Three Panels in April in the North and South of Germany
With crises from other parts of the world dominating the news in Europe, the crisis directly at our European front door is no longer in the headlines. Two years after the Revolution of Dignity ended in the ouster of (ex-)president Yanukovych, the Friedrich Naumann Foundation for Freedom highlighted the lasting importance of political and societal developments in Ukraine. While the revolution has voted the old guard out, the system has not yet been broken. Three panels in Hamburg (April 15th), Kiel (April 16th) and Bad Homburg (April 26th), the last in cooperation with the Karl Hermann Flach Foundation, addressed the crisis and the war but also some promising perspectives and examples for sustainable modernization and change in Ukraine on its way from a post-Soviet “corruption-state” to a state under the rule of law.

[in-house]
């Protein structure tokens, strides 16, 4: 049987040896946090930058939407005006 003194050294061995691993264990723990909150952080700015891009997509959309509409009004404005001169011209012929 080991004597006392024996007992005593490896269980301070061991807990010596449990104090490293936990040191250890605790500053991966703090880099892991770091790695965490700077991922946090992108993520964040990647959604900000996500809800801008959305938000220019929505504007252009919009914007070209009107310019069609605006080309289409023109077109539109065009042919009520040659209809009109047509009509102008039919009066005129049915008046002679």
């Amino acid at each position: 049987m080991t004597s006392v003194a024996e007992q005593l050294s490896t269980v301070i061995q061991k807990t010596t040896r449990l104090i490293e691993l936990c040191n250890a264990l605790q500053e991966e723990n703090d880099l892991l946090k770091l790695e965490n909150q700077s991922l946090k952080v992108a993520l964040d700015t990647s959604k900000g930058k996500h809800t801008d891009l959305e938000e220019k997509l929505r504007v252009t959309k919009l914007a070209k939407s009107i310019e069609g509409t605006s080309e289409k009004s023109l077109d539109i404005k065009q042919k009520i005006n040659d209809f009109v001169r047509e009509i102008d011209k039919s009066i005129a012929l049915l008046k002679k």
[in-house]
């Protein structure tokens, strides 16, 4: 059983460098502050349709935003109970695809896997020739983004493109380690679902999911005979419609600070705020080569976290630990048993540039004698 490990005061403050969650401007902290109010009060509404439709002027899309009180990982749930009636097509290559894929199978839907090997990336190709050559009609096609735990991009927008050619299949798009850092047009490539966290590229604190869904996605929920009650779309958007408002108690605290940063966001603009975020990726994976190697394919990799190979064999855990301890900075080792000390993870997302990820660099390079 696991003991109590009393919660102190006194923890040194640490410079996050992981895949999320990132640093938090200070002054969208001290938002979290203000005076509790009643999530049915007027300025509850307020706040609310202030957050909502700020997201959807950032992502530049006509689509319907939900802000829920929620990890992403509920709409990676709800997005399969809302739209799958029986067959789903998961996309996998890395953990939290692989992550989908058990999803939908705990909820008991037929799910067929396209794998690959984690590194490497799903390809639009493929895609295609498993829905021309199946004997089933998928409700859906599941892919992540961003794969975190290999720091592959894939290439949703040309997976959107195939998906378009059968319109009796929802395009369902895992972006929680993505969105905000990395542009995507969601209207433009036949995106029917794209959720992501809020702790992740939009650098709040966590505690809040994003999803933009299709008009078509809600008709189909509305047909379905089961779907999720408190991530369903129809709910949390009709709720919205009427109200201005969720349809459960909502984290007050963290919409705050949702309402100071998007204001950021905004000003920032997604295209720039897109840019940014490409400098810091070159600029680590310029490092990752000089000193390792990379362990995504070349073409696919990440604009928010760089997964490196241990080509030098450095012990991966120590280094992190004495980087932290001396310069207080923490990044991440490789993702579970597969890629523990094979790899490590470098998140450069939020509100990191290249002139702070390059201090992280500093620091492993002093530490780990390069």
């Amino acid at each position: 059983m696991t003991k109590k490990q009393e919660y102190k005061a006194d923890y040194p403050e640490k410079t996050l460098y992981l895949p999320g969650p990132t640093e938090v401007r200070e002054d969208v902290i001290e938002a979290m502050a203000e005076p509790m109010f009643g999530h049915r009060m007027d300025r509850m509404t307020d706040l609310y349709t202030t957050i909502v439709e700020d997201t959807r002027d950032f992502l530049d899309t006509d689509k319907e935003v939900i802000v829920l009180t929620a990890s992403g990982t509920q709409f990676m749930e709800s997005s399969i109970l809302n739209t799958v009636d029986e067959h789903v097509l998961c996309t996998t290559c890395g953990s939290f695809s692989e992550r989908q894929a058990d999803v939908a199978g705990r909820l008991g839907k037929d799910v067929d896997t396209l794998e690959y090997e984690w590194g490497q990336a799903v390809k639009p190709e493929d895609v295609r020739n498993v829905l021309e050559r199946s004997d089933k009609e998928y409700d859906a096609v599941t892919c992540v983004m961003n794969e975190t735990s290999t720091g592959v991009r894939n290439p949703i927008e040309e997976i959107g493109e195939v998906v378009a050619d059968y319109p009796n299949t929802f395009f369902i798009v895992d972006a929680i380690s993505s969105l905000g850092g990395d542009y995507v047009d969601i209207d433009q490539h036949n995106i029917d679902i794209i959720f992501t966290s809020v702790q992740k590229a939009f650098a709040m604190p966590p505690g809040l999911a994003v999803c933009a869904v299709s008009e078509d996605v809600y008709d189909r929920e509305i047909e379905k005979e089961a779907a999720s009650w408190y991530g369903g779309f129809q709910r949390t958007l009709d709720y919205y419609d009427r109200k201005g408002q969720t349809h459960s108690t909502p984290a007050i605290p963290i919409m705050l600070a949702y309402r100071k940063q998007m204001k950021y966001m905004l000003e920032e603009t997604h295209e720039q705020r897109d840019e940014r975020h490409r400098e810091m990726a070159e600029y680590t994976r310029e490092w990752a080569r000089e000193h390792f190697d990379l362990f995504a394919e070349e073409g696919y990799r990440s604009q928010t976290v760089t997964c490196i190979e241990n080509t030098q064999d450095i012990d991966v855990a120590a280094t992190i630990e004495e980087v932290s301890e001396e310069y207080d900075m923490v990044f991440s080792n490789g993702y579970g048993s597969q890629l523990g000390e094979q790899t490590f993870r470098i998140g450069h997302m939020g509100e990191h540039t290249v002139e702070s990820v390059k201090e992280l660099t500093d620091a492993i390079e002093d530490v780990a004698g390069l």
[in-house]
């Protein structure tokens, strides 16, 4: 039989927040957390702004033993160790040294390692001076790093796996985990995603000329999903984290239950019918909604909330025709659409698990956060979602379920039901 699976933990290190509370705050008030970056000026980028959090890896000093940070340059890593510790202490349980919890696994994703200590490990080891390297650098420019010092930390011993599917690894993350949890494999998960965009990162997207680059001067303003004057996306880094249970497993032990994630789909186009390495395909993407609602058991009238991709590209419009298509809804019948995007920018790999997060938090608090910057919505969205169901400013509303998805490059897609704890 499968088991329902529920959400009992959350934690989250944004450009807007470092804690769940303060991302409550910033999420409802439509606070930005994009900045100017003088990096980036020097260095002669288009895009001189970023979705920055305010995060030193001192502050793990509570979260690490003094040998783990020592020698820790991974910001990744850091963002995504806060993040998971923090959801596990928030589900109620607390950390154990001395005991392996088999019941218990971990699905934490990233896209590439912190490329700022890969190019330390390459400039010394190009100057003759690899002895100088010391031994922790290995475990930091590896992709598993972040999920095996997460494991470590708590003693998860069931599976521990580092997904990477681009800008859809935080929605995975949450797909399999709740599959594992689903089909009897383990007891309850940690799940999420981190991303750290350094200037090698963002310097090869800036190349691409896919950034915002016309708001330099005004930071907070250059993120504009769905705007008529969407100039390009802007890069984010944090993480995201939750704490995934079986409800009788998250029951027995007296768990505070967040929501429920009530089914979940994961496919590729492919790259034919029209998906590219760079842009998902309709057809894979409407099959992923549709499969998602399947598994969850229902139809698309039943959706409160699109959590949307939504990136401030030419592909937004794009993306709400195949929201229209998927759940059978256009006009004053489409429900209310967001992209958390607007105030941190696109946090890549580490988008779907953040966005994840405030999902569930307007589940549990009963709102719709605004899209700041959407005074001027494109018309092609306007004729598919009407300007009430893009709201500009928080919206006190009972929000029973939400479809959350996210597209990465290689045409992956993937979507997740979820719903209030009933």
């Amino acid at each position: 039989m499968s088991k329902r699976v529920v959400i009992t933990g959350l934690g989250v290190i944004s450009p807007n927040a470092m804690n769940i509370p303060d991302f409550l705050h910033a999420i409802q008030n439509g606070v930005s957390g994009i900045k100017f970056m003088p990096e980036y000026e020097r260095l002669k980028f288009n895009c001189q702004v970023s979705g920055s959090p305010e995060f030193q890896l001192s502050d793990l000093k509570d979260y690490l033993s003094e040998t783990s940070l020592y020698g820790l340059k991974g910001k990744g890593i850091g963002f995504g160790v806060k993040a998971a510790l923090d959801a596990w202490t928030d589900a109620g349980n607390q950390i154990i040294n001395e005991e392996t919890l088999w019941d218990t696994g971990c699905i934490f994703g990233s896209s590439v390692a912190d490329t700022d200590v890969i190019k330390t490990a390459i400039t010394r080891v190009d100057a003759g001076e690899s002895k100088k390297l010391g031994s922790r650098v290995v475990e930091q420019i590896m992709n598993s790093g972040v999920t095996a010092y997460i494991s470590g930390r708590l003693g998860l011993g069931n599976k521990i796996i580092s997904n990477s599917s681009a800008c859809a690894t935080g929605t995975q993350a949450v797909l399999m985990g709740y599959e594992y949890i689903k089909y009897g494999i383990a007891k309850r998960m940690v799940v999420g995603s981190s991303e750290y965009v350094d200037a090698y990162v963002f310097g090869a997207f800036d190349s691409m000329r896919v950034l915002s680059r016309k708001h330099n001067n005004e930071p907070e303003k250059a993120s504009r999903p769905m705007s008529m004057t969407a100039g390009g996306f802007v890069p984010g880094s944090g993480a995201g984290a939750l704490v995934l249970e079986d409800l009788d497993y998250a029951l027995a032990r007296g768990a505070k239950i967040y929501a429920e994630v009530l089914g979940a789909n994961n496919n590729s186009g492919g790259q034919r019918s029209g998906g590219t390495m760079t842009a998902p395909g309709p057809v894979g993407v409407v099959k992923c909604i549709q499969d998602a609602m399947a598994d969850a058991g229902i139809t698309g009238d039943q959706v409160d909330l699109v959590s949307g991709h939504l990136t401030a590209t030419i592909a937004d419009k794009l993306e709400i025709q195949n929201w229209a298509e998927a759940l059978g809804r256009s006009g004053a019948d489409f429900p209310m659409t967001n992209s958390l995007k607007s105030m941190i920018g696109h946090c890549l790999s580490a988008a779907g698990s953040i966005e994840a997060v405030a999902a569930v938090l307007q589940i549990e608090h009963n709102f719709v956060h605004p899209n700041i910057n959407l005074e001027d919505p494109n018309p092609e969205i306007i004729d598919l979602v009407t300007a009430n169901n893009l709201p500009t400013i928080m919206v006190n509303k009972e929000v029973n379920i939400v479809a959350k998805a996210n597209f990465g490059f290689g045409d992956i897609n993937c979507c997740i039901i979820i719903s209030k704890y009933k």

Mr Pradetto and Mrs Kosmehl on the Panel in HamburgIn Hamburg and Kiel, journalist Boris Reitschuster, political scientist August Pradetto and the project director of the Friedrich Naumann Foundation for Ukraine, Miriam Kosmehl, faced questions from the moderator, Jan Puhl from the German magazine Der Spiegel(Hamburg), and from Stefan Hansen of theInstitute for Security Policy (Kiel) on how to interpret the political stalemate in Ukraine caused by the resignation of the reform-minded (ex-)economics minister in February as well as how to solve the deadlock to the implementation of the Minsk peace agreement and deal with Russia’s unpredictable assertiveness on the world stage. It was underlined that freezing the war in eastern Ukraine implies that it can be ‘unfrozen’ at discretion, a tactic which has already been used before to the detriment of a frozen war’s ‘mother country’ and which reduces that country’s Western orientation – which is why such conflicts must be solved, not just frozen.